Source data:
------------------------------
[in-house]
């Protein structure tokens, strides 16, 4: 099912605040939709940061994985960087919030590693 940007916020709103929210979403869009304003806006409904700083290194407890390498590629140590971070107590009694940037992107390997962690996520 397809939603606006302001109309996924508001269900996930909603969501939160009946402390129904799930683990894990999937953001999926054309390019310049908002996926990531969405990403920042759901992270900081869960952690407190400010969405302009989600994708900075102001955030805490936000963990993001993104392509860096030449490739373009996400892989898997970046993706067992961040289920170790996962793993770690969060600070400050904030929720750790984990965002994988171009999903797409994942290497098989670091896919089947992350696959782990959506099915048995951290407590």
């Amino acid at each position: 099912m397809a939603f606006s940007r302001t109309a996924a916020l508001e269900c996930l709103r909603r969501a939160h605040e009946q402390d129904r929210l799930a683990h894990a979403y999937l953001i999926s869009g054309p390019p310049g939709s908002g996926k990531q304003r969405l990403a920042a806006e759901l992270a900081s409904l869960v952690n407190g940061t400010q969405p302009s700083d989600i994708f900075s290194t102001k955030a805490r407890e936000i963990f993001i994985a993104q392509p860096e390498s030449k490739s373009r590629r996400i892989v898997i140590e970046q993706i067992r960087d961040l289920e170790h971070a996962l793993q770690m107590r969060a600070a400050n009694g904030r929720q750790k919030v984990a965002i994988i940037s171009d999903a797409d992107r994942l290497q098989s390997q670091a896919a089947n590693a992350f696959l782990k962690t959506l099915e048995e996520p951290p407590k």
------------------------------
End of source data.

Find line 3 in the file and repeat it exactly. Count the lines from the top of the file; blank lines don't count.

């Amino acid at each position: 099912m397809a939603f606006s940007r302001t109309a996924a916020l508001e269900c996930l709103r909603r969501a939160h605040e009946q402390d129904r929210l799930a683990h894990a979403y999937l953001i999926s869009g054309p390019p310049g939709s908002g996926k990531q304003r969405l990403a920042a806006e759901l992270a900081s409904l869960v952690n407190g940061t400010q969405p302009s700083d989600i994708f900075s290194t102001k955030a805490r407890e936000i963990f993001i994985a993104q392509p860096e390498s030449k490739s373009r590629r996400i892989v898997i140590e970046q993706i067992r960087d961040l289920e170790h971070a996962l793993q770690m107590r969060a600070a400050n009694g904030r929720q750790k919030v984990a965002i994988i940037s171009d999903a797409d992107r994942l290497q098989s390997q670091a896919a089947n590693a992350f696959l782990k962690t959506l099915e048995e996520p951290p407590k």